Mike Cantlay: Sustainability should be embraced as Scots tourism's magic asset

FOR the Scottish economy, tourism is without doubt vast and vital: £4 billion turnover, 20,000 Scottish businesses, employing more than 200,000 people. However, as a nation, Scotland struggles to get its mind around tourism.

Tourism behaves quite unlike other industries. As we saw last year with the "staycation" effect, it has extraordinary resilience. The industry itself has ambitions to grow tourism rapidly over the next few years. Yet we struggle to put our finger on how best to unlock that potential. Are we missing something?

In my view, Scottish tourism does enjoy a magic ingredient, which I suspect we are failing to recognise: long LONG-term sustainability. And this might very well be the year we learn to appreciate it.

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During 2010, Scotland will celebrate the 200th anniversary of Sir Walter Scott's writing of The Lady of The Lake. Although primarily a cultural celebration, success of Scott's iconic poem led to thousands of tourists visiting Scotland to see the majestic landscape of the Trossachs. These intrepid visitors were among the first tourists anywhere in the world, and Scotland has been a global leader in tourism ever since. This recession might well have been the worst since the Wall Street Crash, but take your hat off to Scottish tourism that has prospered for 200 years, despite world wars, depressions and growing competition.

Yet, as we celebrate the 200th anniversary of Scottish tourism, the "billion-dollar" question has to be, how about the next 200 years? To survive in business long-term, one must differentiate. And boy does Scotland have unique icons to exploit: our cities, our islands, our festivals, our music, arts and culture, our food, more than 250 castles, Loch Ness, Loch Lomond, Tattoo, Hogmanay, Burns, whisky, tartan, golf – the list goes on.

What's more, successful tourist developments are by design long-term assets. The steam ship Sir Walter Scott on Loch Katrine has just been refurbished after her first 110 years, and now she's ready for the next.

I could name hundreds of tourist developments, many of them recent creations designed for modern tastes, yet still assets I would expect to be prospering in 200 years' time. And, indeed, with care some, like our golf courses, could be earners for Scotland plc in perpetuity. So take today's 4bn revenue and imagine the vast and growing earning capacity of our tourist industry across the entirety of its life cycle of hundreds and hundreds of years.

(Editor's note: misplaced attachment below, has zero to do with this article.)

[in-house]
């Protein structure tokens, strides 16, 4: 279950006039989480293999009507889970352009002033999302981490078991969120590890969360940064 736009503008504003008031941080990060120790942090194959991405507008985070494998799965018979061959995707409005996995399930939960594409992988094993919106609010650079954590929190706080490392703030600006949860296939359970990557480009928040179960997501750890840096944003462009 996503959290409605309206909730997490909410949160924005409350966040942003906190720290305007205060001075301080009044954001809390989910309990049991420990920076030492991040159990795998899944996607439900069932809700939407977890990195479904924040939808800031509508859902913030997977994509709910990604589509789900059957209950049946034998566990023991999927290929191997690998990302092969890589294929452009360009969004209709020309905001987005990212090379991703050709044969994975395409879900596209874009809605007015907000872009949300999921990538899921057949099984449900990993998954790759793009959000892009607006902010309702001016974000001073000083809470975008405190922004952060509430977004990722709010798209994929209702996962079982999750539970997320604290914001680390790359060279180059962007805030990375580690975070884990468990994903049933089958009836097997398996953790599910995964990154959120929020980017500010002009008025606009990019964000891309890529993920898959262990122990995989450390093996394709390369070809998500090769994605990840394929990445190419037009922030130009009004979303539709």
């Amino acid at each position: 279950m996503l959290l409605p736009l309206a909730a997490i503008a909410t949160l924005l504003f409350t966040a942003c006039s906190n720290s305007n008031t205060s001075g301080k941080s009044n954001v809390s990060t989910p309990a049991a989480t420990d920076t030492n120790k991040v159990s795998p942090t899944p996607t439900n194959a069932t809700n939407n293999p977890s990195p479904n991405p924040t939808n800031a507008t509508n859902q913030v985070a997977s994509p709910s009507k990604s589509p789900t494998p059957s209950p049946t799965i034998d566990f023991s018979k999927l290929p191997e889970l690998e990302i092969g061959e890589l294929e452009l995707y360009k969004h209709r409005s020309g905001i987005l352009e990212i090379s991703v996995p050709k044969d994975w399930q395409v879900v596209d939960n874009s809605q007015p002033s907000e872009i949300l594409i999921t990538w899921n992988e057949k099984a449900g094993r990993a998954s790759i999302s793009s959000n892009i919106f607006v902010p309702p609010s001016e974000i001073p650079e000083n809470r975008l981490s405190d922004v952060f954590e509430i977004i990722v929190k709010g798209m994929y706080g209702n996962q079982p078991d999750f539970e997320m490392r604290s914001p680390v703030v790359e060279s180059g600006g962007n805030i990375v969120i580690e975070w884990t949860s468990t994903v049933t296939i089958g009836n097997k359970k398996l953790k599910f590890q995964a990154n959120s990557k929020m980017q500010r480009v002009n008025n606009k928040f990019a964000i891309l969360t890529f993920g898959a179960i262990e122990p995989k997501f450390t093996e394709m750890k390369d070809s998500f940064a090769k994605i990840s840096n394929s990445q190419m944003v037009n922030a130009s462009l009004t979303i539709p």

But not so fast. If you think these bounties will simply fall at our feet, then you are mistaken.

I believe the next few years will be a defining period for Scotland's tourist industry. Firstly, in addition to the rapid growth of other industry sectors, as a nation we must appreciate that tourism is, will be and, indeed, has to be the very bedrock of the Scottish economy for generations to come. Secondly, Scottish tourism's differentiating icons must be protected, and adding environmental sustainability to those USPs is vital to success. Thirdly, we must recognise that encouraging investment in the quality and value of our existing product, while also attracting new tourist developments and initiatives, is crucial. Further, our goal must be to lead the world in harnessing developments in technology and transport. Finally, we must market Scotland tirelessly to a world where competing tourist destinations will always be jealous of our success.

So, for my term as chair of VisitScotland, my determination will be that we inspire Scotland to secure the "step changes" that will propel our tourist industry forward. Indeed, my ultimate aspiration is that generations to come will not only see Scottish tourism as a great industry, but, indeed, as Scotland's greatest industry ever.

• Dr Mike Cantlay, is chairman of VisitScotland